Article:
NTSB Identification: CEN12FA617
14 CFR Part 91: General Aviation
Accident occurred Sunday, September 09, 2012 in Kansasville, WI
Probable Cause Approval Date: 09/30/2013
Aircraft: BEECH A36, registration: N3224G
Injuries: 1 Fatal.

NTSB investigators either traveled in support of this investigation or conducted a significant amount of investigative work without any travel, and used data obtained from various sources to prepare this aircraft accident report.

The airplane was established in cruise flight at 6,000 feet mean sea level on a north-northwest course. Communications between air traffic controllers and the pilot were routine. The pilot did not advise the controllers of any difficulties or anomalies nor did he issue any distress call. About 30 seconds before the accident, the airplane entered a descent that continued until impact. A witness observed the airplane on its north-northwest course before it "tipped forward" and descended into the ground. The airplane appeared to be intact at the time, and she did not recall seeing any flames or smoke before impact. The main wreckage site was about 50 feet in diameter, with debris extending to about 200 feet. The airplane was fragmented; however, portions of both wings, the empennage, and all flight controls were located at the accident site. The postaccident examination did not reveal any anomalies consistent with a preimpact failure or malfunction. The relatively concentrated distribution of the wreckage was not consistent with an in-flight break up. Additionally, the existence of day visual meteorological conditions with clear skies precluded the possibility of spatial disorientation. Toxicology testing noted the presence of ethanol; however, it could not be determined if it was as a result of postmortem production or ingestion. Regardless, the ethanol level noted was not impairing and did not pose a significant hazard to flight safety. A review of the pilot’s Federal Aviation Administration medical file, toxicology testing, and autopsy did not provide evidence of acute medical incapacitation, but the latter were significantly limited by the degree of injury. Considering the abrupt departure from cruise flight and the uninterrupted descent to impact, the possibility of an acute medical problem could not be ruled out.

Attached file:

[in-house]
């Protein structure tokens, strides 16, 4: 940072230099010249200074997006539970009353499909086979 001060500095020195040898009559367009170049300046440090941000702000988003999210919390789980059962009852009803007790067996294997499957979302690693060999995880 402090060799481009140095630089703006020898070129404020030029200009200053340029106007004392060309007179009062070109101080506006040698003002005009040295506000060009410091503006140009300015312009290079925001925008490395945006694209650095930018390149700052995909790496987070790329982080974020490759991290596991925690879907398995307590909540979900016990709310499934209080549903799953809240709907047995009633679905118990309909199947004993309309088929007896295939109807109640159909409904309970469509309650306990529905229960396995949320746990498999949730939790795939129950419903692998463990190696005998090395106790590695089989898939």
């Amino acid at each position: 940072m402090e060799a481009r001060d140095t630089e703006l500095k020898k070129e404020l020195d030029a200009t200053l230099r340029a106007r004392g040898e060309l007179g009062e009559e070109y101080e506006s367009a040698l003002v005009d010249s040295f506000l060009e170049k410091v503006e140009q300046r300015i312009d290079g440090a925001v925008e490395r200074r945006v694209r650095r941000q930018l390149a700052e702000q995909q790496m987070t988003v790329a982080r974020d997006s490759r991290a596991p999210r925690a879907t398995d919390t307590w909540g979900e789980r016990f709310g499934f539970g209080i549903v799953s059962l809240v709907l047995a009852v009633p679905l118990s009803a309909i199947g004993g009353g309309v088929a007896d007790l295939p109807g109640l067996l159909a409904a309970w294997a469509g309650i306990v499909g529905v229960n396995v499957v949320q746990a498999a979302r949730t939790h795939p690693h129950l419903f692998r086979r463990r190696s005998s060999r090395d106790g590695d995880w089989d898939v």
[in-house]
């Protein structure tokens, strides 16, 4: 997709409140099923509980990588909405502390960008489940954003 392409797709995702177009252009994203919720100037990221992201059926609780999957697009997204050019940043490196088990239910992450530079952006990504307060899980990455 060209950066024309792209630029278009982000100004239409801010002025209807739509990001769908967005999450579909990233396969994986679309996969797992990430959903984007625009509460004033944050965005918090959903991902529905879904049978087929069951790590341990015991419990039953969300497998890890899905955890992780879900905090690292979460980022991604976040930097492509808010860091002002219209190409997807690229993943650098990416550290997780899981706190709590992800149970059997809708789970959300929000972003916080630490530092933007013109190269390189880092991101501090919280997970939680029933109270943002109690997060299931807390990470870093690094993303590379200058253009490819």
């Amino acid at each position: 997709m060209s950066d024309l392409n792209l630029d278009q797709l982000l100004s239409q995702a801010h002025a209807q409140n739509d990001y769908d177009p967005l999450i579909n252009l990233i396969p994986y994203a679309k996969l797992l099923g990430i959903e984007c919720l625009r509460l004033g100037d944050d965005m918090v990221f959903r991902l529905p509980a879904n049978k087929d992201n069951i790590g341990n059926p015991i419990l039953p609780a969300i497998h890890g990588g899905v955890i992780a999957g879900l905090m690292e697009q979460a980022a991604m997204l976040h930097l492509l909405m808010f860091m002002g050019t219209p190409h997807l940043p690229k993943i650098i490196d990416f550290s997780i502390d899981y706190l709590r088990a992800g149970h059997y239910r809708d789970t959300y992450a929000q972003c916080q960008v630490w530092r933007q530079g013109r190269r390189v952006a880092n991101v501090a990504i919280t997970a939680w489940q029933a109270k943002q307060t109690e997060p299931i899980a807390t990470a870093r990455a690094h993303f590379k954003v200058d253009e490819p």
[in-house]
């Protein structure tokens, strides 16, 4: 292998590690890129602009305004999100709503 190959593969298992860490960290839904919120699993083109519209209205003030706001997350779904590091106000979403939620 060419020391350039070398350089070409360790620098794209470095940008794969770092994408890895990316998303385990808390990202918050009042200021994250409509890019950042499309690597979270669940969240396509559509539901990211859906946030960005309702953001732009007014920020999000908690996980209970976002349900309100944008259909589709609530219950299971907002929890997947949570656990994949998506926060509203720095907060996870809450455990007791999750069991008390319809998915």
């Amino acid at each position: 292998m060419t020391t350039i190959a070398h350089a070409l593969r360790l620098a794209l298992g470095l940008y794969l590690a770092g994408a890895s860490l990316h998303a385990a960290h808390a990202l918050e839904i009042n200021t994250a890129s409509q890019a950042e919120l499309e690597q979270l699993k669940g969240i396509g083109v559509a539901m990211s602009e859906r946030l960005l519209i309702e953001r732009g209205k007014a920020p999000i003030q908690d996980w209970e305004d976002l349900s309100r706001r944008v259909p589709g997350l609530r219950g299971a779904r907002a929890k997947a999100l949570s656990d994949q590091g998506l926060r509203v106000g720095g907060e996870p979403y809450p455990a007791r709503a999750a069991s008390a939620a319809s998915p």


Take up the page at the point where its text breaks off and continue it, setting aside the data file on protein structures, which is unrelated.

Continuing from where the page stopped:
The National Transportation Safety Board determines the probable cause(s) of this accident to be:

In-flight loss of control for reasons that could not be determined because postaccident examination of the pilot and testing of the airplane did not reveal any anomalies that would have led to the loss of control.

Full narrative available

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